John Dewey saw education as foundation of democracy and social reform. It’s aim is to develop autonomous, thinking individuals
Babasaheb Ambedkar is believed to have said in 1952, “I owe my whole intellectual life to Prof. John Dewey”. It is likely that he did say this, or something very similar. There is enough in his published writing to validate this sentiment. For instance, in Annihilation of Caste, he wrote, “Prof. John Dewey who was my teacher and to whom I owe so much...”. Ambedkar has perhaps been our pre-eminent leader-intellectual, and his sentiments should, if nothing, pique our interest in John Dewey.
Many would need no introduction to Dewey, and even those who do, are likely to be familiar with the general thrust of his ideas, without knowing the man responsible. John Dewey (1859–1952) was an American philosopher, psychologist, and perhaps best known as a reformer of education. Dewey is one of the central figures associated with the philosophy of pragmatism, with functional psychology and with progressive education. He was a vocal public intellectual, advocating for social reform and liberalism. His prodigious written output has been collected in 37 volumes. Dewey was Ambedkar’s teacher at Columbia University, New York, from 1913 to 1916.
Any attempt at summarizing the gist of Dewey’s ideas would be foolhardy, so let’s just have a cursory glimpse of some of the more important ones, which are surely inadequately representative of his whole body of work. The overarching theme of Dewey’s work was democracy. For Dewey, democracy is about participation and not only about representation. This participation requires public reasoning and dialogue, within ever-expanding and self-critical communities of inquiry, constantly revising their beliefs based on new evidence. Dewey envisioned democracy as an ethical ideal and not merely a political arrangement, and so saw it extending from politics to the economy and society.
Dewey saw education as the foundation of democracy, and as the key process for social reform. The aim of education is to develop autonomous, thinking and engaged individuals, and help realize their capacities to the fullest potential, which should be put for the use of the greater good. Education is a social process and experience is central to learning. Effective education is possible only with the student as an active participant in the processes and in the curriculum, with adequate weightage for the content and the role of the teacher, and without tipping over into the extremism of child-centrism. Dewey saw the teacher as a professional, and central to the enterprise of education. His educational writing spans an extraordinary range, reflecting not only his great intellect, but also his personal experiences of running schools.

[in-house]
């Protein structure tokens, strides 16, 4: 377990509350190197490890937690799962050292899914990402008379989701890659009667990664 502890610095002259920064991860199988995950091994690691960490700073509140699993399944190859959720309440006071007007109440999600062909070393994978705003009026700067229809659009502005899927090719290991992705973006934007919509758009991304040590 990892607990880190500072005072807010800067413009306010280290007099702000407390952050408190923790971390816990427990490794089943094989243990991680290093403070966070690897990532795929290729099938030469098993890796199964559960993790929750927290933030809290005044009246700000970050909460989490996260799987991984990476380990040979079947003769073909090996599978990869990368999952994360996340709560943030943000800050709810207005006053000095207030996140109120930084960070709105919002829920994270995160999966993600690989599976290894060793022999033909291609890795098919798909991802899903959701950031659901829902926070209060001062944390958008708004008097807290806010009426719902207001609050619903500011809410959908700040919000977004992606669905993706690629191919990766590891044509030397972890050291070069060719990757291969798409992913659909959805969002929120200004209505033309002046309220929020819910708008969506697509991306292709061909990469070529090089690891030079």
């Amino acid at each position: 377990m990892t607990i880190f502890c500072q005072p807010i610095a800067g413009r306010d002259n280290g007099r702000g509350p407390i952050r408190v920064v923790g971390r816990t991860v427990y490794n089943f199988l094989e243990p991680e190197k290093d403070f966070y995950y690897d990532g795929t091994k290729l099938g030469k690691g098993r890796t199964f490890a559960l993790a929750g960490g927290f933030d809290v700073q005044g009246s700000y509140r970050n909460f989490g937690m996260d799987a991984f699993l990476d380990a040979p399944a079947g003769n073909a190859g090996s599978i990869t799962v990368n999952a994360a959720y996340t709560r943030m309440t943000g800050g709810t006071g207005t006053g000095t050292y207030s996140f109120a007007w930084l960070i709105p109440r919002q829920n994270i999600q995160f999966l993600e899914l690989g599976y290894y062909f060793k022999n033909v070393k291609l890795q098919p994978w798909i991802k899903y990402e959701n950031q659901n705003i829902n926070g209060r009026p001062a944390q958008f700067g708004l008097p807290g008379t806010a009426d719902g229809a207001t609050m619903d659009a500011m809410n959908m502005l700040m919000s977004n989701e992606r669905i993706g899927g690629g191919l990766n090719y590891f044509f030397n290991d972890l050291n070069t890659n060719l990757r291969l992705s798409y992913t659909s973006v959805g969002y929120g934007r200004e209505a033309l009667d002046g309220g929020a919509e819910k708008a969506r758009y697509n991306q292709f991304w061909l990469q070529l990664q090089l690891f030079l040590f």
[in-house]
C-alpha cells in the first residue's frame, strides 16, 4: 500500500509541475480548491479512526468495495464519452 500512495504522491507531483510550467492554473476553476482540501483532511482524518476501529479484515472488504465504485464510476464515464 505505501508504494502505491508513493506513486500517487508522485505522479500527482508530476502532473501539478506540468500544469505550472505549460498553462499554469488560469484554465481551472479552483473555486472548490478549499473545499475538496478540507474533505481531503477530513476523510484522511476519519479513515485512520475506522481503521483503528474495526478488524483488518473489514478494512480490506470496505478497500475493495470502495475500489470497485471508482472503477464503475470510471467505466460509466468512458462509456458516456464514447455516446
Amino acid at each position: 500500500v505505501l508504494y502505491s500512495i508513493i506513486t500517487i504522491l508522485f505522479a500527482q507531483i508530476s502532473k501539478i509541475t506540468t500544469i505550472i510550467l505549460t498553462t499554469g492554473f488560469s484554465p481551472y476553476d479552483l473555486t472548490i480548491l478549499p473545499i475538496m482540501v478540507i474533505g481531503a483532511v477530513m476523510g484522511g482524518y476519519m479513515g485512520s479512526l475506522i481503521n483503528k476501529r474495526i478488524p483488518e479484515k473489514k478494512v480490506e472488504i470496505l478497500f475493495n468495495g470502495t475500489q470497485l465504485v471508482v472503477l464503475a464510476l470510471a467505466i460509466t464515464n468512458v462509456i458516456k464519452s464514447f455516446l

Today in education, we are all Deweyites; we may not even know it, but most of us are. His ideas are so deeply ingrained in education across the world that even those who would be considered antithetical to core Deweian ideas—votaries of primacy of vocational education, advocates of conservative education, among others—end up using his ideas simply because they are effective.
Considering what Ambedkar himself said, the extent of Dewey’s influence over him (and vice versa) needs to be studied seriously; not many attempts have been made. There is no doubt that more than most people, Ambedkar was his own man. His own searing personal experience, the depth and breadth of his social-political engagement, the well-known shining intellect, and more, shaped him. But the resonance between Dewey and Ambedkar is hard to miss, even if we had not known of their relationship: the commitment to democracy, not only political but social and economic, the emphasis on participation not merely representation, the importance of public reasoning, and the foundational role of education for democracy and equality.
Dewey was a philosopher, and Ambedkar the leader of a nation and its people. The teacher witnessed his most famous student converting their ideas into real institutional arrangements, for what was then and remains now, the worlds’ biggest democracy. No wonder that the Constitution of India is liberating, equalizing and humanizing. So is the curriculum of our schools. There is a deep resonance between our Constitution and education as we have envisioned it. So, in a sense, in education we are all Ambedkarites as much as being Deweyites.
The famous caution of Ambedkar about the Constitution eventually being only as effective as the people who implement it applies equally to education. The gulf between the India of our Constitution and the reality is as wide as the gulf between our curriculum and educational reality. However, this makes our liberating and progressive Constitution and curriculum even more relevant and important. India needs both, and their deep mutual resonance, to become the nation that we have promised ourselves.
Let me end by quoting Ambedkar quoting Dewey: “… Prof. Dewey said... Every society gets encumbered with what is trivial, with dead wood from the past, and with what is positively perverse. As a society becomes more enlightened, it realizes that it is responsible not to conserve and transmit the whole of its existing achievements, but only such as to make for a better future society. The school is its chief agency for the accomplishment of this end.”
Anurag Behar is chief executive officer of Azim Premji Foundation and leads
sustainability initiatives for Wipro Ltd.
He writes every fortnight on issues of
ecology and education.
firstname.lastname@example.org. To read
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